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Social Issues that Impact Early Childhood Development

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  • 0:03 Development
  • 1:13 Divorce
  • 3:12 Parental Substance Abuse
  • 4:54 Lesson Summary
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Lesson Transcript
Instructor: Natalie Boyd

Natalie is a teacher and holds an MA in English Education and is in progress on her PhD in psychology.

Young children are growing and changing every day as part of early childhood development. But what happens when issues get in the way of development? Watch this video for more information on how divorce and parental substance abuse can affect children.

Development

Aaron is four years old, and he's growing every day. He used to be a tiny little baby who couldn't even roll over on his own, but now he's an active toddler who runs around his house and loves to play at the park.

Aaron's friend, Daniel, is also growing and changing. He is learning new things every day, like how to count or what letter comes after 'H.' He can even recognize his own name when it's written down.

Both Aaron and Daniel are going through development, or growth and change. Everybody develops in many different ways. Aaron's physical development has let him move in more and more autonomous ways, while Daniel's cognitive (or intellectual) development means that he now knows things that he didn't know before.

The time between ages two and seven, commonly known as early childhood, is a time of great changes and tremendous developmental strides. But what happens when issues with a family unit get in the way of development? How do problems at home impact children? Let's look closer at two family issues that can impact early childhood development: divorce and parental substance abuse.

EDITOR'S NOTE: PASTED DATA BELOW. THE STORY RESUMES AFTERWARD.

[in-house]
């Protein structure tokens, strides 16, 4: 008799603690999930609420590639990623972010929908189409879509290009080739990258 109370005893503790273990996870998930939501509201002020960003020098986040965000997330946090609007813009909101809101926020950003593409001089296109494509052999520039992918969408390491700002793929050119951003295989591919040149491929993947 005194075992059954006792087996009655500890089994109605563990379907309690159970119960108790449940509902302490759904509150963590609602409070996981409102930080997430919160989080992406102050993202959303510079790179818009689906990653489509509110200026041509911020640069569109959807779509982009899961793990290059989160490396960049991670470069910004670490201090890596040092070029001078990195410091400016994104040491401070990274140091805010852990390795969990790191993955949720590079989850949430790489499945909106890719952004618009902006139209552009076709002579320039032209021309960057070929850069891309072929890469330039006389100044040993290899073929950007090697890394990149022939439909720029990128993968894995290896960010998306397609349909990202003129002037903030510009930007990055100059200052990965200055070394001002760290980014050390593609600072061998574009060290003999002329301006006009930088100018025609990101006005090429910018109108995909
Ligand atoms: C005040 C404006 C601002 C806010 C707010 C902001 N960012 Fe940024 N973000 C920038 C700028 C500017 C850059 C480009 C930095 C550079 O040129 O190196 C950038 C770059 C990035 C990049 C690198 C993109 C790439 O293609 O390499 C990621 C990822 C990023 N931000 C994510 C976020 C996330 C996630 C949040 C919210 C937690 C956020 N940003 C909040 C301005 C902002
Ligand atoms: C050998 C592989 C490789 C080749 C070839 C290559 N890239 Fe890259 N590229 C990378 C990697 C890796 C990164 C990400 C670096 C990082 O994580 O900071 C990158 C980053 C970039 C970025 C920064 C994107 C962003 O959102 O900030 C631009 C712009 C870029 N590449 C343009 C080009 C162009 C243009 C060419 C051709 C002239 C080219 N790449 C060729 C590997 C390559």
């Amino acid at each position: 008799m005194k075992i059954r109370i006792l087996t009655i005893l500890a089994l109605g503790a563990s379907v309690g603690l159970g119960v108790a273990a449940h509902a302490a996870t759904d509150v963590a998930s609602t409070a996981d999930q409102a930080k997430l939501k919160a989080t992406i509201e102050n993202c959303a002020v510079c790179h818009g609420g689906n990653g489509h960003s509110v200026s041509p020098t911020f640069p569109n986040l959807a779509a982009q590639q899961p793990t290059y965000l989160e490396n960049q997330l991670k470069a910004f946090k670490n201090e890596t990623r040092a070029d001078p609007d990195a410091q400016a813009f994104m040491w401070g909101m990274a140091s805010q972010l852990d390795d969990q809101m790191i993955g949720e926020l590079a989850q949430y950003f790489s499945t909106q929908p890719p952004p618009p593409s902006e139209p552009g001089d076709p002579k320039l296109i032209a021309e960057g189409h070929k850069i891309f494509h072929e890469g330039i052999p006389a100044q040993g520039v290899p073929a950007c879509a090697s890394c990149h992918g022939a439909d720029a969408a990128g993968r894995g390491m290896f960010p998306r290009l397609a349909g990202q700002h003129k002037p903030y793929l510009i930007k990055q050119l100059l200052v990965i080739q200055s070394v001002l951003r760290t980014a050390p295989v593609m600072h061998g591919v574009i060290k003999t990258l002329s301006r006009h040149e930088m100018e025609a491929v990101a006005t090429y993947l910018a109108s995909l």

Divorce

Remember Daniel? He's learning new things every day, and he's a very smart and curious 4-year-old. He's also a happy kid, despite the fact that his parents fight a lot. But just last night, his parents told him that they are going to separate and get a divorce. Daniel isn't exactly sure what that means, but he's scared.

Divorce and separation of parents can have an effect on the socioemotional development of a child, though it usually doesn't affect physical or cognitive development. Preschoolers don't understand what separation and divorce are. They only know that one parent isn't as active in his or her life.

For example, Daniel's father is moving out of the house and will be living in a new apartment. While he'll see Daniel every few days, it's not like it used to be, when Daniel and his father would play every day. Daniel doesn't understand what's happening or why; he only knows that his dad isn't there as much as he used to be. As a result, Daniel will feel scared, sad and many other emotions that he doesn't know how to handle yet.

In addition to the confusion about divorce and what it is, kids in early childhood are in the process of learning how to build and maintain healthy relationships. They watch their parents closely for cues as to what relationships should look like, and if the parents are not careful, they can send a bad message.

However, the fact that kids like Daniel are figuring out what relationships are like can make divorce a teachable moment. Parents can demonstrate that, even when a relationship fizzles out, people can still be respectful of each other.

You've heard the phrase 'kids are resilient,' right? Well, this is true of Daniel and many kids his age. They are able to bounce back and be able to handle a lot of turmoil. Resilience in children is particularly high for socioemotional issues.

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